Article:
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What is a Dwarf Palmetto?

By C. O'Connor
Updated May 17, 2024
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A dwarf palmetto, or Sabal minor, is a perennial shrub or tree and is one of about 14 types of palmetto palm. It is native to the southeastern United States and is tolerant of temperatures as low as zero degrees Fahrenheit (minus-18 degrees Celsius). It grows up to about 3.3 feet (1 m) tall, with a trunk as much as 11.8 inches (30 cm) diameter. Each leaf is 4.9 to 6.6 feet (1.5 to 2 m) long, with 50 leaflets up to 2.6 feet (80 cm) long. Its flowers are yellow-white and grow in long panicles up to 6.6 feet (2 m) in length, blooming in spring.

It fruits in the fall, a black drupe with one seed. The fruits of the dwarf palmetto are an important part of the diet of robins and other birds as well as raccoons. In addition, cattle will graze the dwarf palmetto, more than any other of the palm species.

It is tolerant of shade and has high moisture requirements, and the roots reach a depth of 18 inches (45.7 cm). A very cold-hardy strain is the McCurtain, which is trunkless and smaller but able to survive without protection in some northern regions and is able to survive with protection even further north. It does require 180 days without frost every year.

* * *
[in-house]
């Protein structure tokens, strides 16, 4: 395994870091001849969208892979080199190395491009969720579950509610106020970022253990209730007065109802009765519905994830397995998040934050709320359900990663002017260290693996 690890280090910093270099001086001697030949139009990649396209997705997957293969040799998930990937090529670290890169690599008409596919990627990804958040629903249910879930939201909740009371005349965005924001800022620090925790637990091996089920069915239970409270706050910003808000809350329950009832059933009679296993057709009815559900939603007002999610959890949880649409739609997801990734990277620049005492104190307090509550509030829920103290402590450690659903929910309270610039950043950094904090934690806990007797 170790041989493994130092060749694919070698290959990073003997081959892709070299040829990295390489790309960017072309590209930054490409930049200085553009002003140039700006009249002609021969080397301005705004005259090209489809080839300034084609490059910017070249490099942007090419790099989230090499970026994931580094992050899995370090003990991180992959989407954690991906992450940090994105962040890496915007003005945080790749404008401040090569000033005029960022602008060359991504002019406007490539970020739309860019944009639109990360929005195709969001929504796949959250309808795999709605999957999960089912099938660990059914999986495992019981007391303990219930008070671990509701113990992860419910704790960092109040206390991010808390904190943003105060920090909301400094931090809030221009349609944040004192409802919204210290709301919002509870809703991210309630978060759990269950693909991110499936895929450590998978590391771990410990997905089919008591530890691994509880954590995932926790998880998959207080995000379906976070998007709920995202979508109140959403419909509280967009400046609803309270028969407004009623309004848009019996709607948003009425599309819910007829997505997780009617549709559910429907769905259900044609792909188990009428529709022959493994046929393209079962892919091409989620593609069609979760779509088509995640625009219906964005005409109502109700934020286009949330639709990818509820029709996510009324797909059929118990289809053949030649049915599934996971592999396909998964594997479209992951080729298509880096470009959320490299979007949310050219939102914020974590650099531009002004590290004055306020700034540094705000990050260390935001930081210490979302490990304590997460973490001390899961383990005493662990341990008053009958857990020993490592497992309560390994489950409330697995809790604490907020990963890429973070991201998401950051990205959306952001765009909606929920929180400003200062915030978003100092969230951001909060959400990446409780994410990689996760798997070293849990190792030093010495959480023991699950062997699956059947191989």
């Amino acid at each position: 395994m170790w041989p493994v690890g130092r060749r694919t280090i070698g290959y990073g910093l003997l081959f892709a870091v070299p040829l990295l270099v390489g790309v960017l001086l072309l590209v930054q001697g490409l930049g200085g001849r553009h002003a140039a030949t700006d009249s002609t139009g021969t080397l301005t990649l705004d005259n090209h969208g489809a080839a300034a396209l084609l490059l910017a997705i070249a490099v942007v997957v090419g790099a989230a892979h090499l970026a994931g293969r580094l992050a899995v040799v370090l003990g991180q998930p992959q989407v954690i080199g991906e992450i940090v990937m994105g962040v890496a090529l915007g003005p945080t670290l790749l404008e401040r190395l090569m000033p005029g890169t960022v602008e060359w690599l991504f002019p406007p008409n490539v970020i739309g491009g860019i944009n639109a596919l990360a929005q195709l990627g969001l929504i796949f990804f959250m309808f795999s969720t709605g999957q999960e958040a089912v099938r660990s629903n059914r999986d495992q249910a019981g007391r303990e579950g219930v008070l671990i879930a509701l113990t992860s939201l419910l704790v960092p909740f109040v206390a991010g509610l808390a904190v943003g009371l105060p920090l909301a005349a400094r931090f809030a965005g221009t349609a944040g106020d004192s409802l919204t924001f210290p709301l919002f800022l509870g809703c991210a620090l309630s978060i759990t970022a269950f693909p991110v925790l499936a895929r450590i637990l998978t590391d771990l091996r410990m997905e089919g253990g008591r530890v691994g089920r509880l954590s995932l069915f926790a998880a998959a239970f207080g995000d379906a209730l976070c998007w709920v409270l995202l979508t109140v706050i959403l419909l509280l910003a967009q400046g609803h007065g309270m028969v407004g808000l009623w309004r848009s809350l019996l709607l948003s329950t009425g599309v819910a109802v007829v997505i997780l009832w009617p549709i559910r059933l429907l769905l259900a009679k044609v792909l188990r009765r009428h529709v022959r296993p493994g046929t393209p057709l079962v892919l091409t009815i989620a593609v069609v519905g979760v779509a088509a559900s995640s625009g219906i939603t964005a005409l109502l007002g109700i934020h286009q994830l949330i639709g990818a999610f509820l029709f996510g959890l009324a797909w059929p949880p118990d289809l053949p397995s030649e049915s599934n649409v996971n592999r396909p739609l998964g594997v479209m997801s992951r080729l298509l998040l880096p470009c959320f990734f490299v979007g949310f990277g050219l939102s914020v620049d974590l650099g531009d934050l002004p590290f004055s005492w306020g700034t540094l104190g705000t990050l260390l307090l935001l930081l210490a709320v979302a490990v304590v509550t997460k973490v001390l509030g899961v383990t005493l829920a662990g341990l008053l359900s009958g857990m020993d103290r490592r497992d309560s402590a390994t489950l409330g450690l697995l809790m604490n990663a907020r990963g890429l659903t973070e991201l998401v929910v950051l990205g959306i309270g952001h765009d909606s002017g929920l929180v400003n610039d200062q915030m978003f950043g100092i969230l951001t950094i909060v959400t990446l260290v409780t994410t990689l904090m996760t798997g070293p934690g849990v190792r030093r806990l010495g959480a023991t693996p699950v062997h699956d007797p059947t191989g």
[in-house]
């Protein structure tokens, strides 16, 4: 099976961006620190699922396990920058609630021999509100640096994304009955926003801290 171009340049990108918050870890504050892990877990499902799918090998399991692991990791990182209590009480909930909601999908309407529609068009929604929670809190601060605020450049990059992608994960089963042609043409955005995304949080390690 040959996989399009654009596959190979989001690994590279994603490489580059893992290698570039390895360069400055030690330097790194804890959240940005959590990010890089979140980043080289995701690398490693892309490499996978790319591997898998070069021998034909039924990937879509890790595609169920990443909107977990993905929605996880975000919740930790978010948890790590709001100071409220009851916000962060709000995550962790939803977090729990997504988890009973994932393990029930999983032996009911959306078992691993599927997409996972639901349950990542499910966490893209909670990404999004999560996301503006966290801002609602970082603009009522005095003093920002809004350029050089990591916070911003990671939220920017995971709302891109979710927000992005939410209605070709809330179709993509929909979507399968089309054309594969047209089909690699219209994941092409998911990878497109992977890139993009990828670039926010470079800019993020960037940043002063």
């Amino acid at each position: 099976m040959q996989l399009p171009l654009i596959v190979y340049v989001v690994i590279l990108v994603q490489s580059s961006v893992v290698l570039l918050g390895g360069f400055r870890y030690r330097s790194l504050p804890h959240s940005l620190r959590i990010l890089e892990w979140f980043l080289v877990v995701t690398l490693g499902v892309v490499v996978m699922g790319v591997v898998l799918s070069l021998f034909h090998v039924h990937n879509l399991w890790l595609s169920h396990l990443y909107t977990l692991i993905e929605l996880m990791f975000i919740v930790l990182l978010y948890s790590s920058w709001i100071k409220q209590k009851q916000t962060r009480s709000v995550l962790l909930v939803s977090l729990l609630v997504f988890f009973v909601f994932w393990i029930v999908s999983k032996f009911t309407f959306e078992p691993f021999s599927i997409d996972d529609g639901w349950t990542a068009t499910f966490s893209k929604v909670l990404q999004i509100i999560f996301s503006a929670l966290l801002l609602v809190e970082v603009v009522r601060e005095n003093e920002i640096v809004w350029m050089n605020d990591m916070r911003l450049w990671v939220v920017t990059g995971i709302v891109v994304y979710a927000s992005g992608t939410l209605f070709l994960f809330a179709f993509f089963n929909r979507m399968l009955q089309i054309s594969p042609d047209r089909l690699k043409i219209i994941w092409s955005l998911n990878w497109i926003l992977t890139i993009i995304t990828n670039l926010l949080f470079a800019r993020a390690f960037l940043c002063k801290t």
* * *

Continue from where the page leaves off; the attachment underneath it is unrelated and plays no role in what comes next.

The dwarf palmetto requires soil potenz hydrogen (pH) of 5.5 to 6.5, needs approximately 35 inches (89 cm) per year of precipitation and can tolerate crowding in fine or medium soil. It is not toxic to other plants or livestock, but it is not palatable. It also is fire resistant.

This palm has a moderate lifespan and a slow growth rate. It can be propagated by all three methods: bare root, container and seed. Although common to floodplain forests and freshwater wetlands, it is the hardiest of the palms and can be grown in a wide variety of soils in both moist and dry areas.

It can be grown easily from seed. The fresh seed will germinate easily, and the plant can then be transplanted the following year, with transplanting best done in the summer. After it has been transplanted, the plant needs frequent watering to establish the root system. Once established, the plant will self-sow, so if that is not desired, the fruit should be removed.

This is a very useful plant. Native Americans have used its roots medicinally for making eye medicines, high blood pressure medications and medications for kidney illnesses. They also have used it as food — the fresh roots can be baked into bread — and have used the leaves to make baskets, and lashings and fans. The fruit was called “famine food.”

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